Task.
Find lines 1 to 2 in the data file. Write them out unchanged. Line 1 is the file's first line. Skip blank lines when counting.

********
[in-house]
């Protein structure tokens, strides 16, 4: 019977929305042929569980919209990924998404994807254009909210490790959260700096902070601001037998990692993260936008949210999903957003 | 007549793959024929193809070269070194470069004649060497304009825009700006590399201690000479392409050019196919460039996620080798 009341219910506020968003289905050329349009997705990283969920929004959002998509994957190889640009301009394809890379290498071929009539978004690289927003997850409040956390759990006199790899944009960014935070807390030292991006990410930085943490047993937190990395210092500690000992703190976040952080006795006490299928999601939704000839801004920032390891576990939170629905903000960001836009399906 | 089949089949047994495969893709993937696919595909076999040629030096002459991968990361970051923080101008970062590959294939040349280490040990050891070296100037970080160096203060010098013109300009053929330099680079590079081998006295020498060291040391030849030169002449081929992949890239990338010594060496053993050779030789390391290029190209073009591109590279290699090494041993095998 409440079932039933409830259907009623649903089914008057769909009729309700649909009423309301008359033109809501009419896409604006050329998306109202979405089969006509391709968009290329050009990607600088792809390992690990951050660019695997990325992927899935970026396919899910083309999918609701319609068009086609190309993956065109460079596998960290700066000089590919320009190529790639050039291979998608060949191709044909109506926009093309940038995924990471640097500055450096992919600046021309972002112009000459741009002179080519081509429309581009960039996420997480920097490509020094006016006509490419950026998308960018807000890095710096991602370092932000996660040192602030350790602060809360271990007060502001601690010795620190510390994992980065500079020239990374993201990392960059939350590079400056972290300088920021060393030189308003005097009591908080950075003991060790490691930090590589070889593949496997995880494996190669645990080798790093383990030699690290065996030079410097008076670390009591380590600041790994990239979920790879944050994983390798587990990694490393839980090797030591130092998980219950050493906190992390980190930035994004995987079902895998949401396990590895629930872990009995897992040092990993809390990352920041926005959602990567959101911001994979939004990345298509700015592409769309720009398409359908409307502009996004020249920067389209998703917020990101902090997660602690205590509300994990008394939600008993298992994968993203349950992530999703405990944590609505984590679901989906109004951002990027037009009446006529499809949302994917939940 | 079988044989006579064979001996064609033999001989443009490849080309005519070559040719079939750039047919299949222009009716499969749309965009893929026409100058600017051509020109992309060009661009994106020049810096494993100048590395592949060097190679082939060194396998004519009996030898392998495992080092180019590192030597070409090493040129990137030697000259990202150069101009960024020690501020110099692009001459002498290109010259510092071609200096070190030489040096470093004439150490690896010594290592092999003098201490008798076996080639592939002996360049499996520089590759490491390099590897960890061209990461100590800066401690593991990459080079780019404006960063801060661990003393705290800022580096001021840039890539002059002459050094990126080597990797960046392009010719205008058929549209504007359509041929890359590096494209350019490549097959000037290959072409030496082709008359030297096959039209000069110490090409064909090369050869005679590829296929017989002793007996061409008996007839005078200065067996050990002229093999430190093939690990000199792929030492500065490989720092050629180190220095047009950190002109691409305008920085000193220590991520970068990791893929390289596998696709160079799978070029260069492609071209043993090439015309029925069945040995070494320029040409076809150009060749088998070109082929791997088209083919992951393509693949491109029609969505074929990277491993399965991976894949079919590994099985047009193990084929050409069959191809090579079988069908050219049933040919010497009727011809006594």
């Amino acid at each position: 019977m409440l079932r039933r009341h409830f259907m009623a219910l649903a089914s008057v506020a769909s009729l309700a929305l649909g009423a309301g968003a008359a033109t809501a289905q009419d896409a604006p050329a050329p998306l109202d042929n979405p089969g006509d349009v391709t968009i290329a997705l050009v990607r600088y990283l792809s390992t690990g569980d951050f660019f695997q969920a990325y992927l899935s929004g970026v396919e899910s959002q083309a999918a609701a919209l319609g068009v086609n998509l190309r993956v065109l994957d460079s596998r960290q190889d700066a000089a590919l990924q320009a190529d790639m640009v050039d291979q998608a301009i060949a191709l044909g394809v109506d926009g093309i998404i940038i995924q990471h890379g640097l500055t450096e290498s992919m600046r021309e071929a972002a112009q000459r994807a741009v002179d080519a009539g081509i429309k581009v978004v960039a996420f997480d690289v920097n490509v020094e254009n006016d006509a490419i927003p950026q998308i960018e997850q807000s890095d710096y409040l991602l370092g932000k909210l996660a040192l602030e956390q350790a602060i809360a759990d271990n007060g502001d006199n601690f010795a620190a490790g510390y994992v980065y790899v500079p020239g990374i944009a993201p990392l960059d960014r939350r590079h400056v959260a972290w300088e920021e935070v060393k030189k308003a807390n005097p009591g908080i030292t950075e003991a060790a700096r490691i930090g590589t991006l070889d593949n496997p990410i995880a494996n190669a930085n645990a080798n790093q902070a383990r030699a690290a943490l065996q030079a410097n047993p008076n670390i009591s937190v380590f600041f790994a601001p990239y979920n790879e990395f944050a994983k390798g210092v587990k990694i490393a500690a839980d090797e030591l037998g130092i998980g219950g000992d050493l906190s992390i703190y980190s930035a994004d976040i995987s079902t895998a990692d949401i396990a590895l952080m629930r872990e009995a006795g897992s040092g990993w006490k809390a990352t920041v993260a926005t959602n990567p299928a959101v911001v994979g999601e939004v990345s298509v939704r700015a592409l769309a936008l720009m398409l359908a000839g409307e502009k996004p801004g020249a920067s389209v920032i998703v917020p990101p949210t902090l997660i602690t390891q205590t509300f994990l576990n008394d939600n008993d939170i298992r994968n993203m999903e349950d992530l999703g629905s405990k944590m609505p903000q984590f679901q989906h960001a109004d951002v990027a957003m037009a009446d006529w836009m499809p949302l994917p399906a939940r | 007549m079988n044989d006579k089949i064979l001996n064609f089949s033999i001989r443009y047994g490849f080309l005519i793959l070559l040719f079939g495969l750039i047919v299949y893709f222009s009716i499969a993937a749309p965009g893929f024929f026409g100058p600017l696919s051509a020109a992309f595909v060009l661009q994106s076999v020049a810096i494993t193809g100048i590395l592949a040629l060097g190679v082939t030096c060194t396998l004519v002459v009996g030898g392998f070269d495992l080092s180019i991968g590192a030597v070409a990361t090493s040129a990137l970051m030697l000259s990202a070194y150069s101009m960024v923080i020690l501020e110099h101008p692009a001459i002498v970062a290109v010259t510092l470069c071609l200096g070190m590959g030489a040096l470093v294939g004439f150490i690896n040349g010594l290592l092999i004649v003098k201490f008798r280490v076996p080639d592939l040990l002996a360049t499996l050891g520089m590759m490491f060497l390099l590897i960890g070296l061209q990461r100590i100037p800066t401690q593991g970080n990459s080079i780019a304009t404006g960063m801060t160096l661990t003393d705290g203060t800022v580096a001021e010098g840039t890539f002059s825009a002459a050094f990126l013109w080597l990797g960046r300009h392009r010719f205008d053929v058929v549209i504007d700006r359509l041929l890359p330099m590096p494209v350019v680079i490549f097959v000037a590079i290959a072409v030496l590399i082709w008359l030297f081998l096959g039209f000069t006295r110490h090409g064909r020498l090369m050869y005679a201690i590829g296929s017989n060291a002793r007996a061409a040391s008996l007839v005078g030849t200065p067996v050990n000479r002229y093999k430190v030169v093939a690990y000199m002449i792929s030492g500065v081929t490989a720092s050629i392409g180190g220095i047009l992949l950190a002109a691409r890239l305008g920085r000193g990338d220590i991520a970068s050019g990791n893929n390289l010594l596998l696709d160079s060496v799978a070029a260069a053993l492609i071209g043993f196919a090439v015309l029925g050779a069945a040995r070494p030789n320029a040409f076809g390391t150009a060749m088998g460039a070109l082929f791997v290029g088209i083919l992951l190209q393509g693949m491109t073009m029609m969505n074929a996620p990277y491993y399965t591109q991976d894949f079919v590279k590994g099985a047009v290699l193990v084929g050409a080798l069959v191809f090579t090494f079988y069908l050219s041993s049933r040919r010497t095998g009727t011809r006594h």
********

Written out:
[in-house]
């Protein structure tokens, strides 16, 4: 019977929305042929569980919209990924998404994807254009909210490790959260700096902070601001037998990692993260936008949210999903957003 | 007549793959024929193809070269070194470069004649060497304009825009700006590399201690000479392409050019196919460039996620080798 009341219910506020968003289905050329349009997705990283969920929004959002998509994957190889640009301009394809890379290498071929009539978004690289927003997850409040956390759990006199790899944009960014935070807390030292991006990410930085943490047993937190990395210092500690000992703190976040952080006795006490299928999601939704000839801004920032390891576990939170629905903000960001836009399906 | 089949089949047994495969893709993937696919595909076999040629030096002459991968990361970051923080101008970062590959294939040349280490040990050891070296100037970080160096203060010098013109300009053929330099680079590079081998006295020498060291040391030849030169002449081929992949890239990338010594060496053993050779030789390391290029190209073009591109590279290699090494041993095998 409440079932039933409830259907009623649903089914008057769909009729309700649909009423309301008359033109809501009419896409604006050329998306109202979405089969006509391709968009290329050009990607600088792809390992690990951050660019695997990325992927899935970026396919899910083309999918609701319609068009086609190309993956065109460079596998960290700066000089590919320009190529790639050039291979998608060949191709044909109506926009093309940038995924990471640097500055450096992919600046021309972002112009000459741009002179080519081509429309581009960039996420997480920097490509020094006016006509490419950026998308960018807000890095710096991602370092932000996660040192602030350790602060809360271990007060502001601690010795620190510390994992980065500079020239990374993201990392960059939350590079400056972290300088920021060393030189308003005097009591908080950075003991060790490691930090590589070889593949496997995880494996190669645990080798790093383990030699690290065996030079410097008076670390009591380590600041790994990239979920790879944050994983390798587990990694490393839980090797030591130092998980219950050493906190992390980190930035994004995987079902895998949401396990590895629930872990009995897992040092990993809390990352920041926005959602990567959101911001994979939004990345298509700015592409769309720009398409359908409307502009996004020249920067389209998703917020990101902090997660602690205590509300994990008394939600008993298992994968993203349950992530999703405990944590609505984590679901989906109004951002990027037009009446006529499809949302994917939940 | 079988044989006579064979001996064609033999001989443009490849080309005519070559040719079939750039047919299949222009009716499969749309965009893929026409100058600017051509020109992309060009661009994106020049810096494993100048590395592949060097190679082939060194396998004519009996030898392998495992080092180019590192030597070409090493040129990137030697000259990202150069101009960024020690501020110099692009001459002498290109010259510092071609200096070190030489040096470093004439150490690896010594290592092999003098201490008798076996080639592939002996360049499996520089590759490491390099590897960890061209990461100590800066401690593991990459080079780019404006960063801060661990003393705290800022580096001021840039890539002059002459050094990126080597990797960046392009010719205008058929549209504007359509041929890359590096494209350019490549097959000037290959072409030496082709008359030297096959039209000069110490090409064909090369050869005679590829296929017989002793007996061409008996007839005078200065067996050990002229093999430190093939690990000199792929030492500065490989720092050629180190220095047009950190002109691409305008920085000193220590991520970068990791893929390289596998696709160079799978070029260069492609071209043993090439015309029925069945040995070494320029040409076809150009060749088998070109082929791997088209083919992951393509693949491109029609969505074929990277491993399965991976894949079919590994099985047009193990084929050409069959191809090579079988069908050219049933040919010497009727011809006594």